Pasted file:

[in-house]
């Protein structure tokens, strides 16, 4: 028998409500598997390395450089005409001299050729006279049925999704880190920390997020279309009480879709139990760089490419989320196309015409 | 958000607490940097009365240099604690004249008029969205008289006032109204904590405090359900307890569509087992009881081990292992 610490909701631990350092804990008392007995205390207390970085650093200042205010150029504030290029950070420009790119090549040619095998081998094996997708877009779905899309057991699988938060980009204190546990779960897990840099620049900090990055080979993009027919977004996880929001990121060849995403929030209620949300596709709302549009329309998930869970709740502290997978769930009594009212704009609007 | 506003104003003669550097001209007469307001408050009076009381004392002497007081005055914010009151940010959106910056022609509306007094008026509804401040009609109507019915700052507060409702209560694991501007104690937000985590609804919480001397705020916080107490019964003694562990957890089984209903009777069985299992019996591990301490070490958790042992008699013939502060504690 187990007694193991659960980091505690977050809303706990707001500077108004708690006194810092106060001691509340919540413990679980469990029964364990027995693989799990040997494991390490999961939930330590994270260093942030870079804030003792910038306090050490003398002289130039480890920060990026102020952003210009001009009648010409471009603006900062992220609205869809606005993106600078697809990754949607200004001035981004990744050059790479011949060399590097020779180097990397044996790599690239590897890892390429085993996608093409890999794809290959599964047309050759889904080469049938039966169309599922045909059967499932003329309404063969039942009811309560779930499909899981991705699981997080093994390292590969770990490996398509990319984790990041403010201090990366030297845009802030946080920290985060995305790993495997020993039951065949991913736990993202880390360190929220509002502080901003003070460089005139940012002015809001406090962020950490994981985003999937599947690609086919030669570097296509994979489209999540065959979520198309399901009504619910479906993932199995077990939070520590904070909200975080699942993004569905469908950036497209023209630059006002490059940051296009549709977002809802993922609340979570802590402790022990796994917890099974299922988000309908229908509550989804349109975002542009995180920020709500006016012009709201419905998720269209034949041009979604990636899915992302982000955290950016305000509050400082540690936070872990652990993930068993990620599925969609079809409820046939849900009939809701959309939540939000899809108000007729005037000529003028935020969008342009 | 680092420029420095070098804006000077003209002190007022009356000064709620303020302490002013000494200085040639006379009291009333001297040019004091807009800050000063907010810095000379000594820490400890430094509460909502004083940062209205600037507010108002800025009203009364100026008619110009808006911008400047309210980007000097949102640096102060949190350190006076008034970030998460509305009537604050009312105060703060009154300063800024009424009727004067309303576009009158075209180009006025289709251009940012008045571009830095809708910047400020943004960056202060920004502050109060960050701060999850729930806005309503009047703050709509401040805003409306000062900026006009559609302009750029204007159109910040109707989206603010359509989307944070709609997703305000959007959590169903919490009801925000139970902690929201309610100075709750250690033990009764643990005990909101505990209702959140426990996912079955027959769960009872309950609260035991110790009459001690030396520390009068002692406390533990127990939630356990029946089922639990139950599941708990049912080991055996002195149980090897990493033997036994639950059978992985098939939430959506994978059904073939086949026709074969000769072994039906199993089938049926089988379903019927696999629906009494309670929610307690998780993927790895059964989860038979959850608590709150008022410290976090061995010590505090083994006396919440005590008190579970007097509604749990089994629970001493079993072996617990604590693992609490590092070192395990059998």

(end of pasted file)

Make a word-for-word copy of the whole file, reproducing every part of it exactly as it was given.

[in-house]
């Protein structure tokens, strides 16, 4: 028998409500598997390395450089005409001299050729006279049925999704880190920390997020279309009480879709139990760089490419989320196309015409 | 958000607490940097009365240099604690004249008029969205008289006032109204904590405090359900307890569509087992009881081990292992 610490909701631990350092804990008392007995205390207390970085650093200042205010150029504030290029950070420009790119090549040619095998081998094996997708877009779905899309057991699988938060980009204190546990779960897990840099620049900090990055080979993009027919977004996880929001990121060849995403929030209620949300596709709302549009329309998930869970709740502290997978769930009594009212704009609007 | 506003104003003669550097001209007469307001408050009076009381004392002497007081005055914010009151940010959106910056022609509306007094008026509804401040009609109507019915700052507060409702209560694991501007104690937000985590609804919480001397705020916080107490019964003694562990957890089984209903009777069985299992019996591990301490070490958790042992008699013939502060504690 187990007694193991659960980091505690977050809303706990707001500077108004708690006194810092106060001691509340919540413990679980469990029964364990027995693989799990040997494991390490999961939930330590994270260093942030870079804030003792910038306090050490003398002289130039480890920060990026102020952003210009001009009648010409471009603006900062992220609205869809606005993106600078697809990754949607200004001035981004990744050059790479011949060399590097020779180097990397044996790599690239590897890892390429085993996608093409890999794809290959599964047309050759889904080469049938039966169309599922045909059967499932003329309404063969039942009811309560779930499909899981991705699981997080093994390292590969770990490996398509990319984790990041403010201090990366030297845009802030946080920290985060995305790993495997020993039951065949991913736990993202880390360190929220509002502080901003003070460089005139940012002015809001406090962020950490994981985003999937599947690609086919030669570097296509994979489209999540065959979520198309399901009504619910479906993932199995077990939070520590904070909200975080699942993004569905469908950036497209023209630059006002490059940051296009549709977002809802993922609340979570802590402790022990796994917890099974299922988000309908229908509550989804349109975002542009995180920020709500006016012009709201419905998720269209034949041009979604990636899915992302982000955290950016305000509050400082540690936070872990652990993930068993990620599925969609079809409820046939849900009939809701959309939540939000899809108000007729005037000529003028935020969008342009 | 680092420029420095070098804006000077003209002190007022009356000064709620303020302490002013000494200085040639006379009291009333001297040019004091807009800050000063907010810095000379000594820490400890430094509460909502004083940062209205600037507010108002800025009203009364100026008619110009808006911008400047309210980007000097949102640096102060949190350190006076008034970030998460509305009537604050009312105060703060009154300063800024009424009727004067309303576009009158075209180009006025289709251009940012008045571009830095809708910047400020943004960056202060920004502050109060960050701060999850729930806005309503009047703050709509401040805003409306000062900026006009559609302009750029204007159109910040109707989206603010359509989307944070709609997703305000959007959590169903919490009801925000139970902690929201309610100075709750250690033990009764643990005990909101505990209702959140426990996912079955027959769960009872309950609260035991110790009459001690030396520390009068002692406390533990127990939630356990029946089922639990139950599941708990049912080991055996002195149980090897990493033997036994639950059978992985098939939430959506994978059904073939086949026709074969000769072994039906199993089938049926089988379903019927696999629906009494309670929610307690998780993927790895059964989860038979959850608590709150008022410290976090061995010590505090083994006396919440005590008190579970007097509604749990089994629970001493079993072996617990604590693992609490590092070192395990059998």